Follow the money.
That advice works as well for sport as it does for business and politics.
The latest development in football — the announcement that 12 rich European clubs have formed a breakaway European Super League (ESL) — is a heady mix of all of the above: big business and powerful politics wrestling with the heart and soul of the globe’s biggest game.
It has been described by various stakeholders as disgusting, greedy and cynical.
The Super League website promises to transform competition by offering tantalising payments to those clubs on the outer who may be able to fill one of five qualifying spots each year to join the foundation clubs.
“Solidarity payments will grow in line with league revenues and are expected to be in excess of 10 billion euros ($15.46 billion) during the course of the initial commitment period of the founders,” the website read.
“These solidarity payments will follow a new model with full transparency and regular public reporting.”
Transparency in sport is a long-held dream. There is nothing to suggest this latest competition — if it goes ahead — can turn it into a reality.
There are two models that define sports governance globally — the European ‘open model’ and the US ‘closed model’.
In North America, the major leagues consist of privately owned teams that are members of a single competitive league, with athletes recognised as league partners through strong collective bargaining arrangements.
The European model is a pyramid model with promotion and relegation, an existing relationship between grassroots and professional clubs, with professional athletes viewed as employees.
The proposed European Super League mirrors the North American model but with the intention of remaining inside the European structure.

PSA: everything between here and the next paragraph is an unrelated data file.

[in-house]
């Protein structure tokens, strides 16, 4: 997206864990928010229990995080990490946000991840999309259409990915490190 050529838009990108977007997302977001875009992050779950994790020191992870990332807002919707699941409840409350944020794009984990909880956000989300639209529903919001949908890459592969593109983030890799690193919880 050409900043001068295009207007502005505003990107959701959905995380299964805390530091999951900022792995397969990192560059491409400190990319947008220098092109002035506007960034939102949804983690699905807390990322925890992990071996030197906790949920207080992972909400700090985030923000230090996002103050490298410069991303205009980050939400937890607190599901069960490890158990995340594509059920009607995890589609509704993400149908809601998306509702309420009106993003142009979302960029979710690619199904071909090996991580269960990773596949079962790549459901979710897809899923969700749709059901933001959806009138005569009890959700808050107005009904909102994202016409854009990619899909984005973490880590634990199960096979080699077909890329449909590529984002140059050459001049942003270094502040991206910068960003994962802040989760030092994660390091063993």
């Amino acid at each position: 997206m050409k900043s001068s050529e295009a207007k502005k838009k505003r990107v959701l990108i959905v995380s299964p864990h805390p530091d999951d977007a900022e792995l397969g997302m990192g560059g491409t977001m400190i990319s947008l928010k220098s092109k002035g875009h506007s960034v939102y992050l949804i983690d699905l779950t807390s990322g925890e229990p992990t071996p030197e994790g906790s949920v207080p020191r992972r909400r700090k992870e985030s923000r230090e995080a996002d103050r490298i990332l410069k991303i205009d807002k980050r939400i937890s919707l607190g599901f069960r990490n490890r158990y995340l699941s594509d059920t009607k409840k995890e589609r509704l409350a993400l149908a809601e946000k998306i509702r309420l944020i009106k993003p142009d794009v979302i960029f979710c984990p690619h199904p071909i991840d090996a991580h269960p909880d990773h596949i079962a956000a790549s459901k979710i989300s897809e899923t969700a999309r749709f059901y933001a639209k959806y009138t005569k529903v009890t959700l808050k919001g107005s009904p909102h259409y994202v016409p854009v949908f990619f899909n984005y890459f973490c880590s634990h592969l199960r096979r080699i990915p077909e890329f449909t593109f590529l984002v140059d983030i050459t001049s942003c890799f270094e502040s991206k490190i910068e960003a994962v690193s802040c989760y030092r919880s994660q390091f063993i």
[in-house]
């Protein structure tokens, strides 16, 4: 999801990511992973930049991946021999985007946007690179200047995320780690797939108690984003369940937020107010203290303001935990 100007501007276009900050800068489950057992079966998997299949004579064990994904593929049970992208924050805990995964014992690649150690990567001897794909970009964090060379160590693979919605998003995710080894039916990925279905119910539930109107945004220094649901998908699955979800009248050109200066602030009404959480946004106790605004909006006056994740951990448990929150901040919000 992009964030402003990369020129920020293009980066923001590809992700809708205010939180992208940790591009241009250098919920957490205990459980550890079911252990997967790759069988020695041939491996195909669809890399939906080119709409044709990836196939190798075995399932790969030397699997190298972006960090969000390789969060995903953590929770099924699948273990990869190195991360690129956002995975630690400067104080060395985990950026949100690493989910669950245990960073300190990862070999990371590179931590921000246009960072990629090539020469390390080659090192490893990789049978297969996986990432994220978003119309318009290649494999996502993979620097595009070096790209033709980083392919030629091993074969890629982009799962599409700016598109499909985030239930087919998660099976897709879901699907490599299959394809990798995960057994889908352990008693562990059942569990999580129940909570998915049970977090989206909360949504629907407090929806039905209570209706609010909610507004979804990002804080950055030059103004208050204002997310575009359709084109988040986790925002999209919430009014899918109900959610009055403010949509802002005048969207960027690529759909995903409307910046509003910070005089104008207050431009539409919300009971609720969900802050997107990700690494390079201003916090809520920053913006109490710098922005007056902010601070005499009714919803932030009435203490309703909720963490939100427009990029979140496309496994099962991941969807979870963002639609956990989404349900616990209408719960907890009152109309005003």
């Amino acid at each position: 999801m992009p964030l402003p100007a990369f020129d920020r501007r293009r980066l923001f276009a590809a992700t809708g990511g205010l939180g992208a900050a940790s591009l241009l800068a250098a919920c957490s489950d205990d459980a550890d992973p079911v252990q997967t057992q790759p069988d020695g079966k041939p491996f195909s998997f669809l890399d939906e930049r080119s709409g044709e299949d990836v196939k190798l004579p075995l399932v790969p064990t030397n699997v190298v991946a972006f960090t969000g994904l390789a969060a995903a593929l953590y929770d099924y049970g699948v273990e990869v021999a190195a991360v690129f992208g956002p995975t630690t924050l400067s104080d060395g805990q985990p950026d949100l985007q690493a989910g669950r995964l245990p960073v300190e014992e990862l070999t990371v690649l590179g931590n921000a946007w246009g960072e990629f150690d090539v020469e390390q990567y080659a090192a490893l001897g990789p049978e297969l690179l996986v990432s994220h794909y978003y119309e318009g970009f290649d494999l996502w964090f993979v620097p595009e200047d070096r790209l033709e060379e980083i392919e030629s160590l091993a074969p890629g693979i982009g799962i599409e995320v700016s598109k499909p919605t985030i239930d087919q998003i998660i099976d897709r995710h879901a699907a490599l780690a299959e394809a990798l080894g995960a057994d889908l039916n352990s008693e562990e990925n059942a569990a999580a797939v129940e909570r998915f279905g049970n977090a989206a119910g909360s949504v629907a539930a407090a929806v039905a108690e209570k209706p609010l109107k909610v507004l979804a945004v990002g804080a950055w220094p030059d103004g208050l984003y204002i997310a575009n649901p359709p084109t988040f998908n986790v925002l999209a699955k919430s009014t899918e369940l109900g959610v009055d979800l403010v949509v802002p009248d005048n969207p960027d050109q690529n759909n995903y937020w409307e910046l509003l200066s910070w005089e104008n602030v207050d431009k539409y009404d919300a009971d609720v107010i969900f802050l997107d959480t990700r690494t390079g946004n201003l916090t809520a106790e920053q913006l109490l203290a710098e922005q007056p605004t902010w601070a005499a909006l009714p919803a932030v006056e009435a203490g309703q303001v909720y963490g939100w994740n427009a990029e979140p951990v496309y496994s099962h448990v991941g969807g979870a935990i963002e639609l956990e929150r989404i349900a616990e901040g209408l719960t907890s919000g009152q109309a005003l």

It is not the first time there has been such a challenge to the existing structures of sport — think the Indian Premier League in cricket, think rugby league’s Super League War, think world swimming and the International Swimming League.
All of them threatened to upturn the existing model, all of them came to a negotiated agreement.
Given the history of similar challenges, it is not unreasonable to think the same will happen in this case.
‘A privileged caste system’
The European Parliament Sports Group has rejected the breakaway competition, suggesting it is a threat to the “unity and solidarity” of sport.
European Parliament Sports Group spokesman Emmanuel Foulon said smaller, less powerful clubs would wither under the proposed ESL.
“If you create a closed league it shuts off access to the money … the big clubs become richer,” Foulon said.
“The ESL would form a privileged caste system with the only intention to make a profit.
A European Parliament Sports Group statement said it had joined with “national associations, national leagues, UEFA and domestic player unions in condemning the proposed idea”.
“At a time when sport is undergoing such uncertainty, the European Parliament Sports Group stands committed to protect and strengthen the established framework of the European sports model … for the benefit for all and the promotion of the European values,” the statement read.